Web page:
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plumbago

Should Enriched gluten-free Flour Be The Next Battle?

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In all honesty, I have been trying to fortify baked goods at home.  Swapping out some of the flour blend with almond flour or adding a Tablespoon of chia seeds into baked goods.  By adding 1 Tablespoon chia seed = another 60 calories, 2g of protein, 65mg of Calcium, 1 mg of iron, 41mg of Magnesium, and 80mg of Potassium.  You just have to watch the "tipping point" for recipes, when you screwed up the taste/texture.

 

Maybe we should start a thread,  "How do you make gluten free food healthier/ or vitamin fortified?"

 

I Hide kale in vegetable soup.  (kids asked what the green bits were, and weren't grossed out by the answer.  Will they eat kale by itself?  No way.  In soup? yes.

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If anyone is looking for an enriched gluten-free flour, King Arthur Flour has their gluten-free flour blend and their gluten-free All Purpose Baking Mix (I use it like self rising flour), their page is here:  http://www.kingarthurflour.com/glutenfree/  Click the product, then buy online, and "read the label".   Their bread mix is also enriched.  If you want things to change, the best way to vote is with your money.  However, it is each person's responsibility to take charge of their own health.  If they don't do that, forcing gluten-free food makers to enrich their product isn't going to save them.  

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My kids and I will take that ice cream off your hands! :P

 

I very carefully make a dent in it at least every other day. I was doing really well and down to 3, but then a brand of ice cream local to where I grew up that they just recently started selling here went on sale. My hips can't take much more of these summer ice cream sales, but it certainly does my heart good. As a matter of fact, it's sounding good right now! B)

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I don't worry about ice cream. It has CALCIUM! It's GOOD FOR US! :D  :D  :D And I have a double dose of calcium every day!!

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Now if we could just get doctors and nutritionist to read that article instead of going on a holier than thou tirade.... :rolleyes:

 

Enrichment of food/ water is highly debated.  vitamin b enrichment to prevent beriberi, iodine fortified salt to prevent goiter, (these 2 seem ok, right) but golden rice to prevent vitamin A deficiency to prevent blindness ~ genetically modified crops, fluoride in drinking water to prevent cavities.

 

But, living in the mid west ~people are vitamin D deficient from lack of sunshine. :(

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I tried to find something saying that fortified foods are better than vitamins, but I found the opposite from the Harvard school of public health.: http://www.hsph.harvard.edu/nutritionsource/folic-acid/

They are talking about folic acid.

 

This is something I cited in an earlier post, by the way. I referred to a Harvard study.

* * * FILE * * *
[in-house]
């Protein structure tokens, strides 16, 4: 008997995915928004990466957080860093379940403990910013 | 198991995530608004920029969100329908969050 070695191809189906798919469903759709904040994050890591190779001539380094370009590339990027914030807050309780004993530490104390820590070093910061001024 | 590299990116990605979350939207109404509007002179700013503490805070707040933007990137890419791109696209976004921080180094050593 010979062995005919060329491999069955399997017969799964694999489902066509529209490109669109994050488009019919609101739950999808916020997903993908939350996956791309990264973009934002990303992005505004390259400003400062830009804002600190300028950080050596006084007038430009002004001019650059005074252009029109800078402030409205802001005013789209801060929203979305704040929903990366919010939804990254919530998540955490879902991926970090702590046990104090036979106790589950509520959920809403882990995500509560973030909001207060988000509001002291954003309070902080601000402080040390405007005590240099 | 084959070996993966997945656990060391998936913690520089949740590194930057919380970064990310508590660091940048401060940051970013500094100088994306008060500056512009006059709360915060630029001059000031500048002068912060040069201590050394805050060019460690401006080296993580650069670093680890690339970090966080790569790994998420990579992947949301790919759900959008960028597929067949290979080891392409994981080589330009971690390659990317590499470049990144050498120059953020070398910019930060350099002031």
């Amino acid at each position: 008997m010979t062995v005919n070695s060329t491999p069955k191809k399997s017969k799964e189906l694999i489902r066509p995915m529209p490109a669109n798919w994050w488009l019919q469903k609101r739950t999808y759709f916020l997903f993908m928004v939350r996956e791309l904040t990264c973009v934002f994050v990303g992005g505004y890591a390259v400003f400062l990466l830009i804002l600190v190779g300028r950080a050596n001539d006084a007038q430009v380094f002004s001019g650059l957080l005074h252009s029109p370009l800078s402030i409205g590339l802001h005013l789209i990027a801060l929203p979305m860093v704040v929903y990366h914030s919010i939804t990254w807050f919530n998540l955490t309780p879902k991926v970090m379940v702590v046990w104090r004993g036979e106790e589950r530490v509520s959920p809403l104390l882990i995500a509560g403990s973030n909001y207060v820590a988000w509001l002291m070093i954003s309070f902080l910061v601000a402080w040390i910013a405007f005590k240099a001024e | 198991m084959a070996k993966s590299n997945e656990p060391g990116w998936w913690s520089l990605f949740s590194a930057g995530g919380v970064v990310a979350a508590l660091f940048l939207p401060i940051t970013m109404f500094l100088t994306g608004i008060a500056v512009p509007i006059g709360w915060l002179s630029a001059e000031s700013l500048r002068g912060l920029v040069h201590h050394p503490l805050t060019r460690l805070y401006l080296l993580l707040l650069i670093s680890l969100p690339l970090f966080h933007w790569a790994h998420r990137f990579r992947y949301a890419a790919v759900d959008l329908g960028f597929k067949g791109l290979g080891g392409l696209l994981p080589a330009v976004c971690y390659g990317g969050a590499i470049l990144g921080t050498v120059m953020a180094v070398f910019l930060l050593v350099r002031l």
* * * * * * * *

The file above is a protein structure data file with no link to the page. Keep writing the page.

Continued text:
From the article:

"Take a standard multivitamin every day, but stay away from heavily fortified foods that deliver a full day’s dose—or sometimes more—of folic acid"

 

What I'm about to say may not be a scientific statement as it is subjective, but that, to me, is hardly a pronouncement that all fortified foods are not as 'good' as supplements. It is rather, a warning to keep away from overly fortified foods. You would have to look on the back of individual fortified foods to see if it delivers a full day's dosage. Does a loaf of gluten bread deliver that much? I bet not. Generally, enriched grains and breads that were enriched as part of the 1942 Act are done so in pretty small amounts.

 

From the article you cite (and that I referred to earlier):

"Since 1998, folic acid has been added to most enriched bread flours, cornmeal, pasta, rice, and other grain products in the U.S. and Canada. This was done to help prevent spina bifida and anencephaly, two birth defects that are caused in part by too little folate in a mother’s body around the time her baby is conceived.This program has increased average folic acid intakes by about 100 micrograms a day (3) and has decreased the number of American children born with a neural tube defect by 25% to 50%. (4) The overall evidence from controlled trials shows that extra folic acid also helps protect against stroke (5), and many studies suggest it probably reduces the risk of heart disease, too."

 

What they are warning against are some foods.

 

"Some breakfast cereals, nutrition bars, and other fortified foods deliver up to 800 micrograms of folic acid, and that’s about double the recommended daily dose. The Institute of Medicine’s upper limit is 1,000 micrograms of folic acid from fortified foods a day."

 

From The Ups and Downs of Folic Acid Fortification:

http://www.health.harvard.edu/newsweek/the-ups-and-downs-of-folic-acid-fortification.htm

 

"The bottom line? Unless you’re pregnant or lactating or have a recognized folate deficiency, the recommended daily intake of folic acid is 400 mcg per day — the amount found in a typical multivitamin. According to Dr. Walter Willett, Chairman of the Department of Nutrition at the Harvard School of Public Health, “the added folic acid from food fortification is on average 100 to 200 mcg per day, but this varies widely, depending on food choice.” The tolerable upper intake level (UL) — the maximum safe amount — of folic acid from fortified foods and supplements is 1,000 mcg per day. With all the fortified foods on the market, you may exceed that limit, especially if you’re already taking a daily multivitamin containing 400 mcg of folic acid. So it’s a good idea to check the nutrition labels of cereal and grain products to find out how much you’re getting from fortified foods. (For some examples of fortified foods and their folic acid content, see "Food servings with 100 micrograms of naturally occurring folate.")"